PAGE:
JM:Those must have been wonderful pancakes!
RJ:They were great pancakes. We always felt that the legislators went back to Hartford and said, “These people are not going to stop for anything, so we might as well give them the money.” In the next 2 years the furnace was refurbished. Our committee to give it more lasting structure incorporated as the “Friends of the Beckley Furnace”: that group continues today. We provide signage, events, and all sorts of things, brochures, and a lot of materials all involving the Beckley Furnace and the whole iron industry in this entire region.(See File #17, cycle2 Richard Paddock)
JM:When did the state give you the $250.000?
RJ:I think it was 1998.
JM:How about the Beckley Furnace Heritage Trail? When did that come into being?
RJ:First of all we worked with the furnace, but then Ed Kirby was involved with this and others developed an iron heritage trail, looking around at different iron sites. There is the site of an old furnace in Sharon, one in Cornwall.
JM:Was it like a drive yourself brochure?
RJ:Yeah, I prepared the first of several brochures about the iron heritage trail. Since then there have been far better ones.
JM:Different ones, but not necessarily better ones, just different ones. In about the same year 1998 did Tuesdays @ 6 begin?
RJ:Very quickly the Beckley Furnace which is in East Canaan and that fort of tied in with the Falls Village-North Canaan Historical Society. Through various circumstances I became President of the Historical Society that owned an old 1804 meeting house in south Canaan. That was in rather bad shape, but we got the meeting house fixed up. Then we thought it would be nice to bring people into the meeting house. So I had the idea that we have a summer program called Tuesdays @ 6 that finished up by 7 o’clock. We would bring people in to see it. It started in 1999 and in a different form it is still continuing today. (See File #21, cycle 2 Tom Key)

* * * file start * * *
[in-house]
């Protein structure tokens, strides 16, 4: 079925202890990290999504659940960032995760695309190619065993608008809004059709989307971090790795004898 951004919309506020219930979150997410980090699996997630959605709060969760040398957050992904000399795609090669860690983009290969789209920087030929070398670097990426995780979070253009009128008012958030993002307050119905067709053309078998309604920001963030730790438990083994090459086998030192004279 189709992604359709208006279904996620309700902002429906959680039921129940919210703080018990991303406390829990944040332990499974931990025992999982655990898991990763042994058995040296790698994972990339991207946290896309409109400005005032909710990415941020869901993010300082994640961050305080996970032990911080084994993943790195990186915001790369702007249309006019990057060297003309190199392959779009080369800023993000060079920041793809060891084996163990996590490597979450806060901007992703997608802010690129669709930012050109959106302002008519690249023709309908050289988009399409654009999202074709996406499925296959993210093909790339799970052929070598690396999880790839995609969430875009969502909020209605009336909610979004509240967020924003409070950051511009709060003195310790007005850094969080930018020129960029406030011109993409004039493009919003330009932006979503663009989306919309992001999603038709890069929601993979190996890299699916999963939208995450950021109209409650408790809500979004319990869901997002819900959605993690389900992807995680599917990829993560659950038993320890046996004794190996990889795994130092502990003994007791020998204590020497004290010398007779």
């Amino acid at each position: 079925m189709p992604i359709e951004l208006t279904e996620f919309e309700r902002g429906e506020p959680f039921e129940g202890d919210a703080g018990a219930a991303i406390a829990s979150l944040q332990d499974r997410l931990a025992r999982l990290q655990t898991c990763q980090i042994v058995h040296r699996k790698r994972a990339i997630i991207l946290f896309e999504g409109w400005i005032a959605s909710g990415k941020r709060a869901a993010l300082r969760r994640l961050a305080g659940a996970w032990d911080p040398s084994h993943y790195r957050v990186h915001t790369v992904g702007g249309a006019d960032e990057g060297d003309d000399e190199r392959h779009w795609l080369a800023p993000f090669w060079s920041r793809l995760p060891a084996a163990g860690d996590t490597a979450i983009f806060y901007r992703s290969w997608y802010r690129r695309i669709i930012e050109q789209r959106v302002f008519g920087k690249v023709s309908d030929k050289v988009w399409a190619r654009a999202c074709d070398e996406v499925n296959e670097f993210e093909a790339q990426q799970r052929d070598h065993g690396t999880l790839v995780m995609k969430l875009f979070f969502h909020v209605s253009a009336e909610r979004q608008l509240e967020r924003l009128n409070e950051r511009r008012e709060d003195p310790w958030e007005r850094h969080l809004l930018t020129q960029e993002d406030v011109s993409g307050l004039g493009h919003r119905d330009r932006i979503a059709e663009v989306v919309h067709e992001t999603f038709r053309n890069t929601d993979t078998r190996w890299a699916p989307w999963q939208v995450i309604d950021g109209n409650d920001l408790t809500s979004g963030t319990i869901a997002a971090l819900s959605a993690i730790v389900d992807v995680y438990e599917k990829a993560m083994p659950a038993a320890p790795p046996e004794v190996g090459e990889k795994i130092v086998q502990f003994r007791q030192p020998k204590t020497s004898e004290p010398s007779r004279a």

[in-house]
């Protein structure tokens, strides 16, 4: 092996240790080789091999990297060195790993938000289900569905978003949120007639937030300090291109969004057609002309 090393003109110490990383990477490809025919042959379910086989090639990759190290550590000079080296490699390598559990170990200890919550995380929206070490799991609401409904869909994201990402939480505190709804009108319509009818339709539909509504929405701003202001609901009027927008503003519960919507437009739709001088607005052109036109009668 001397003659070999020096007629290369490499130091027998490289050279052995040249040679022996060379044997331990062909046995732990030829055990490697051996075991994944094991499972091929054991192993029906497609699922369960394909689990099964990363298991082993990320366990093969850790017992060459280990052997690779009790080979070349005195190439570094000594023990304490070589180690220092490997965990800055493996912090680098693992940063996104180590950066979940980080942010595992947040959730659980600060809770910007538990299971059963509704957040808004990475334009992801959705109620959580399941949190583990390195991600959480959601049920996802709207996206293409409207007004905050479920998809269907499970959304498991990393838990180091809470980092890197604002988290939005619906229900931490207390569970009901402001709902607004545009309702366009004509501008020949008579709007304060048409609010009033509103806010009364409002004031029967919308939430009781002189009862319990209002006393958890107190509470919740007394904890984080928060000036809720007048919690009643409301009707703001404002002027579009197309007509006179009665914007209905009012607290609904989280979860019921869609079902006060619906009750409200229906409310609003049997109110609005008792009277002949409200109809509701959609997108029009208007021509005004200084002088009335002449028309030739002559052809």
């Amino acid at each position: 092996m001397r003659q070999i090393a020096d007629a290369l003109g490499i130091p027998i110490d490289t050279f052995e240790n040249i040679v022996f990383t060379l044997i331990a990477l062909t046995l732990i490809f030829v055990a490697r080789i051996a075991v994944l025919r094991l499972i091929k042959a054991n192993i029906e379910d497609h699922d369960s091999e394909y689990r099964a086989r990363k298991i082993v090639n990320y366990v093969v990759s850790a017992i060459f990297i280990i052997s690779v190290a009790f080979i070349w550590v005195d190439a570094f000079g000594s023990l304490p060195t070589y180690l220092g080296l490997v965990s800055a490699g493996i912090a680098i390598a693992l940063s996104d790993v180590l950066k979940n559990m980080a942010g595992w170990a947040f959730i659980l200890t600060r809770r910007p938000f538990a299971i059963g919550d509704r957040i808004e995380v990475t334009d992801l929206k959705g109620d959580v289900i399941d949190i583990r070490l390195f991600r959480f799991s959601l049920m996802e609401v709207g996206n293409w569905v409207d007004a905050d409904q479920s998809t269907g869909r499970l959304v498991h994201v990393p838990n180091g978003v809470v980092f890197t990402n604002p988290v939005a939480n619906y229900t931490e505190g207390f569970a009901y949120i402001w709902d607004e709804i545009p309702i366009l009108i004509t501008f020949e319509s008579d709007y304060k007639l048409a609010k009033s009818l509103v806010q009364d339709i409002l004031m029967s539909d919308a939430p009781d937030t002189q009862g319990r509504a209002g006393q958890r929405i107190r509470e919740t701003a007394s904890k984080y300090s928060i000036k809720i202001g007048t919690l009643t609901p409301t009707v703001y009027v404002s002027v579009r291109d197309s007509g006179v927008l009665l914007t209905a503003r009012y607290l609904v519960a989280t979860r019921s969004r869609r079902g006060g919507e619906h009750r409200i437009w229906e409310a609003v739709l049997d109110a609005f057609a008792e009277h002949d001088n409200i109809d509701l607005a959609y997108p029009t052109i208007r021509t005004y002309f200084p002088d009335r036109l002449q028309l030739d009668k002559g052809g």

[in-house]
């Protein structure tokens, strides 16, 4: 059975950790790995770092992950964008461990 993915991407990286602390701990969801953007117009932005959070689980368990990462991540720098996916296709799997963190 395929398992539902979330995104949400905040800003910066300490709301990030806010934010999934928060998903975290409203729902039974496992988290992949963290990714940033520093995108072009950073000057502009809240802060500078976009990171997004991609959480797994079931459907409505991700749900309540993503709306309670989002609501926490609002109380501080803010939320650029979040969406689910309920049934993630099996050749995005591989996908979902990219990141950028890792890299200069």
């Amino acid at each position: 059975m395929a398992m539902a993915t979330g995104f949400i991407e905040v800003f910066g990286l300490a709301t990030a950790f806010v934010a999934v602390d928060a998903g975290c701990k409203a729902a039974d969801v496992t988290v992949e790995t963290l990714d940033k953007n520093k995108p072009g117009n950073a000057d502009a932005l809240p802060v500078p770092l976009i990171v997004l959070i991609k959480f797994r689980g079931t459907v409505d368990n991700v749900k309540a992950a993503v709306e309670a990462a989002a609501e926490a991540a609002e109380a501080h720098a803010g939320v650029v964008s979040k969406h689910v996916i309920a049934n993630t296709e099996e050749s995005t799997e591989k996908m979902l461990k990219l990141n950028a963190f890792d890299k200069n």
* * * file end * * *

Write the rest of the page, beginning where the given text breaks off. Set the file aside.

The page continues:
JM:They are excellent programs.
RJ:They draw from this area so much talent; there are so many people. What I did, Mary Lou Purcell took over after I started the thing. We would look around at all the people who had interesting things to talk about; some were local, some were more national, some were about ancient history. It covered a wide selection of topics. We had several Yale professors come up here and speak at our programs. The idea was to make an interesting program during the evening in the summer so the people could just think,” Gee it is Tuesday evening I had better go to the meeting house.”
JM:It is a nice place to meet because it is central. The hour is a good time because you can only sit on those hard pews for an hour.
RJ:I made sure of that. Fred Hall was one of our valuables. He was town Historian in Canaan. Fred would get into his subject and I would have to stand in the back of the audience and wave my hands to him to let him know it was time to stop and let the people out to go have dinner.
JM:You talked about the Salisbury Association Tri Corner History Council. When did that start?
RJ:I think that started around 1995 or 1996. Whitney North Seymour Jr. was the one who started it. He thought that the local historical interests in the different towns should be talking with each other. It was just a way of bringing people together to compare their plans and see how they could fit together.
JM:So it was a regional thing rather than individuals.
RJ:The combination of those two the Tri corner History council and the Salisbury Association and our Iron Heritage Trail focused at Beckley, led to the concept that maybe this area of the Upper Housatonic River Valley could be designated as a National Heritage Area. Mike Seymour went to Washington and talked with people who said yes that is a good idea and we shall support you if you can start doing it. Then he asked me if I would take it over and do everything that was required for it to become designated.